Higher taxes will drive up insurance costs, but expanding health insurance coverage is likely to have an even greater impact on those costs. The ACA could eventually provide as many as 20 million people with heavily subsidized insurance. Those 20 million newly-insured people will demand more health services once most of their costs are paid for. The supply of services will not be able to keep pace because of the time and investment needed to train more health professionals and build new health facilities. Consequently, prices will rise and patients will find that wait times for appointments for non-emergency care will increase.

Everyone who currently has insurance will pay more as a direct consequence of health reform. Health sector taxes will rise and demand for services will increase, driving up prices. Employer plans will become more restrictive in an attempt to control costs, beneficiaries will pay more out of pocket for their health care, and premiums will rise. But some employees will lose even more.

The ACA’s employer mandate requires mid-size and large firms to offer coverage to all of their employees or pay thousands of dollars in penalties. An employer with 50 or more employees who does not offer insurance that meets federal standards will pay $2,000 per full-time employee, excluding the first 30 employees. A company with 50 employees would pay $60,000 in fines; one with 100 employees would pay $140,000. An employer who offers coverage would be subject to a fine of $3,000 for every employee who opted instead for subsidized coverage through the exchange.

Although the 40-hour work week remains the norm in most industries, the ACA defines a full-time employee as someone who works 30 hours a week or more. This was meant to ensure that most workers in larger firms would be covered by their employer’s plan.

Although the 40-hour work week remains the norm in most industries, the ACA defines a full-time employee as someone who works 30 hours a week or more. This was meant to ensure that most workers in larger firms would be covered by their employer’s plan.

Employers can minimize the amount of the fine by reducing work hours below 30 and cutting back on hiring to remain under 50 employees. Perversely, the brunt of those changes will be borne by the low-wage workers who were supposed to have been helped by the mandate. Rather than making it possible for those workers to be covered by what is often a generous health plan, the mandate will result in lost wages and send more people into the exchanges for insurance.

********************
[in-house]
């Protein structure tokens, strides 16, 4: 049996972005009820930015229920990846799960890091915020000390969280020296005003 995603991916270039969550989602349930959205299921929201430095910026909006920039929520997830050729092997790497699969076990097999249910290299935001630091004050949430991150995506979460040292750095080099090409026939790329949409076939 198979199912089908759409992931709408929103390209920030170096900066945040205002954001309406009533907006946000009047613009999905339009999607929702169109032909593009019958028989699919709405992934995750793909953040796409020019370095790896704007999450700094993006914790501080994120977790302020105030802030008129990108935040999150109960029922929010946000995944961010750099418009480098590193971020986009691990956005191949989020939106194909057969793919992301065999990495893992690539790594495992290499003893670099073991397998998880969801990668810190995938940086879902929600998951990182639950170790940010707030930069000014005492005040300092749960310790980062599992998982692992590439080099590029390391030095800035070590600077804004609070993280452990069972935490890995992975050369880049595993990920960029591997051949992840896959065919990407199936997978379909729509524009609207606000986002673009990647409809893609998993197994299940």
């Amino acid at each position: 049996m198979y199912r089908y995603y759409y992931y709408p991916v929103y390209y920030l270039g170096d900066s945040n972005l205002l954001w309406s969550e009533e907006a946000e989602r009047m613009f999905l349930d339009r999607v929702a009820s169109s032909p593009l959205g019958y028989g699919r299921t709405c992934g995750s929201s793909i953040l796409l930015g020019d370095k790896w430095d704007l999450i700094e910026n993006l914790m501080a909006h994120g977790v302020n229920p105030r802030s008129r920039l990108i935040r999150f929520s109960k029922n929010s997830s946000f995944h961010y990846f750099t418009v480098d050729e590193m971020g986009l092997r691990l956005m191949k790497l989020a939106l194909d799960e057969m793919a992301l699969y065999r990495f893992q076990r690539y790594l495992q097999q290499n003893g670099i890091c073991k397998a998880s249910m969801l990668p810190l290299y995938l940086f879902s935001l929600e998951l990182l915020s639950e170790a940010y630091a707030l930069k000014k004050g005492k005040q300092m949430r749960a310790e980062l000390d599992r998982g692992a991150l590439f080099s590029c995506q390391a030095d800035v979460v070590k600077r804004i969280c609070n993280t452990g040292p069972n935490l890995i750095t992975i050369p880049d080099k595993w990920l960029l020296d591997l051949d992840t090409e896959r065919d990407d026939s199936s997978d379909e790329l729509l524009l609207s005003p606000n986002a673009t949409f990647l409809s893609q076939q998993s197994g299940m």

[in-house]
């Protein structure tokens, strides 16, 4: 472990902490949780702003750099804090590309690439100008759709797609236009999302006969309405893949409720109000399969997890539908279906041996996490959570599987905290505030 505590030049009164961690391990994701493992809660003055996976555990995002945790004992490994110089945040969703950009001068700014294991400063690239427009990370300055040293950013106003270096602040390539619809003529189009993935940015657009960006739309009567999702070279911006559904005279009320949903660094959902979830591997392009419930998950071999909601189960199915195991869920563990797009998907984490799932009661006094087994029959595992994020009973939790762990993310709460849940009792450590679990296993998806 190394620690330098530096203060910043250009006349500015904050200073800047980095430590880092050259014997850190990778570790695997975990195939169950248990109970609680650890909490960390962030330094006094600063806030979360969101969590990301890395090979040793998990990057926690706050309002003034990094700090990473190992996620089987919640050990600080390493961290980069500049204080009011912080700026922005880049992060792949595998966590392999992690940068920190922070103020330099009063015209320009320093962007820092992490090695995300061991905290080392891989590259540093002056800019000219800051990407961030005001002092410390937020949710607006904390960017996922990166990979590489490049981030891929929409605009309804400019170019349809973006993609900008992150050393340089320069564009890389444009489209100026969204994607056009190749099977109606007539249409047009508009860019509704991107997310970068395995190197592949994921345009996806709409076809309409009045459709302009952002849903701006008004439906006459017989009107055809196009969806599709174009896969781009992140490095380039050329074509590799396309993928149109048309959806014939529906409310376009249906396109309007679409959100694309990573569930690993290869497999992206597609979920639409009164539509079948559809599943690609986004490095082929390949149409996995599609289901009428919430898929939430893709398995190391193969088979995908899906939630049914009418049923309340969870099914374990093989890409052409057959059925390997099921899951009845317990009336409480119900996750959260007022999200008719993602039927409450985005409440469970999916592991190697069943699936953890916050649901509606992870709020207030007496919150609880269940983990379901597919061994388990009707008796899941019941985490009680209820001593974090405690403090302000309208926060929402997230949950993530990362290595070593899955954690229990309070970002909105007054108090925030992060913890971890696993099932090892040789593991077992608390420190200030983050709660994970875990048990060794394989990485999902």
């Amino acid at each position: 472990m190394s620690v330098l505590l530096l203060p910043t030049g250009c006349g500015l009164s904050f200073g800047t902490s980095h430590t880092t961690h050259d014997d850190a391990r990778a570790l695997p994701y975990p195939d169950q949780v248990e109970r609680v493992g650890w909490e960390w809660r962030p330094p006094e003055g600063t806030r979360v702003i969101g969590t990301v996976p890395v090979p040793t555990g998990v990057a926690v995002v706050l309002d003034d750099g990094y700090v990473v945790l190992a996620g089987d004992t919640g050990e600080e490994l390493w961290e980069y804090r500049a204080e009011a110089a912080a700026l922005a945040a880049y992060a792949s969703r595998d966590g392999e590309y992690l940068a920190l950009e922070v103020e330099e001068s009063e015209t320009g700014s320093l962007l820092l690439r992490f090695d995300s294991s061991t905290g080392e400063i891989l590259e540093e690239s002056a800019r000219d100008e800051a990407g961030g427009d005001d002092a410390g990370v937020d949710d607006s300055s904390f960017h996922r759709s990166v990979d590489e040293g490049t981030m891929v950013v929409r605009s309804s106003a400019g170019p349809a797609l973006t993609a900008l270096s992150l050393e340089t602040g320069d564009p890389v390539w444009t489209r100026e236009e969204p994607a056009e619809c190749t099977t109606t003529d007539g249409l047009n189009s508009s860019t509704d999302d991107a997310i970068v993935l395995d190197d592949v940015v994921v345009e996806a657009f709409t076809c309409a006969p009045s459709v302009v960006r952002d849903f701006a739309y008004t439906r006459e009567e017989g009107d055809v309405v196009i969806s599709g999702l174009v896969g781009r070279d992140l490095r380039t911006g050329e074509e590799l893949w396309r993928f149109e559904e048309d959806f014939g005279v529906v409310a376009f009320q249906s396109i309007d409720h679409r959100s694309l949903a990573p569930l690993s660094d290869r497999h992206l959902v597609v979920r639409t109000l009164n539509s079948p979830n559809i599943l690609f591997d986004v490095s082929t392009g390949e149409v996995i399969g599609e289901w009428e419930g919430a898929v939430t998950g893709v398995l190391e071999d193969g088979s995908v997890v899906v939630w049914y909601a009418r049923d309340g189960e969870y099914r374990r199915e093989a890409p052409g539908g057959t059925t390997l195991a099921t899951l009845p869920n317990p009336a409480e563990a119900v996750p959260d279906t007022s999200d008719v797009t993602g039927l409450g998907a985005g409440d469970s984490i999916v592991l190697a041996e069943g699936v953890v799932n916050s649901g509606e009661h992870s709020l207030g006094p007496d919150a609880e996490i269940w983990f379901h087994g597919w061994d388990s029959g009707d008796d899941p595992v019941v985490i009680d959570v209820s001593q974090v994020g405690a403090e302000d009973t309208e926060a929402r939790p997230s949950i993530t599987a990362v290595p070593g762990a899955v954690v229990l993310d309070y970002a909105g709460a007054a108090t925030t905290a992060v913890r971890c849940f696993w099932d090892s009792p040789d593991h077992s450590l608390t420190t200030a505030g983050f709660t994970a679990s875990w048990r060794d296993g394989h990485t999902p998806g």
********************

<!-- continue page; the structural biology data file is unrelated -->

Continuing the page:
The recent decision by the administration to delay the employer mandate by a year does not change the incentive that some firms have to cut back on their workforces. In fact, it gives firms more time to map out a strategy to avoid the steep penalty that will be levied if even one of the company’s employees receives an exchange subsidy.

The penalty is a real threat for many companies. Even with the employer paying a substantial part of the premium, low-income workers often cannot afford to buy into the company plan. The 2012 survey of companies with more than 1,000 workers by the benefits consulting firm ADP Research Institute found that 73 percent of workers earning $15,000 to $20,000 a year declined their employer’s health coverage, compared with 20 percent or less for workers earning at least $35,000. Many of these workers would be eligible for heavily-subsidized insurance through the exchange, which triggers the employer penalty.

There is growing evidence that employers are shifting to part-time workers and shorter hours where they can. Last October, Darden Restaurants, one of the 30 largest employers in the United States with brands that include Olive Garden and Red Lobster restaurants, stopped offering full-time schedules to its hourly employees in some locations. In February, thousands of part-time state workers in Virginia were told that their hours would be cut to no more than 29 hours a week. Last March, Regal Entertainment Group, which operates more than 500 theaters in 38 states, rolled back the hours of its non-salaried workers.

The White House insists that these are merely anecdotes, but some of the biggest supporters of health reform are beginning to worry. Joseph Hansen, president of the United Food and Commercial Workers Union, which has 1.2 million members, says the problem is real: "Wait a year. You'll see tremendous impact as workers have their hours reduced and their incomes reduced.”

The recent decision by the administration to delay the employer mandate by a year does not change the incentive that some firms have to cut back on their workforces. In fact, it gives firms more time to map out a strategy to avoid the steep penalty that will be levied if even one of the company’s employees receives an exchange subsidy.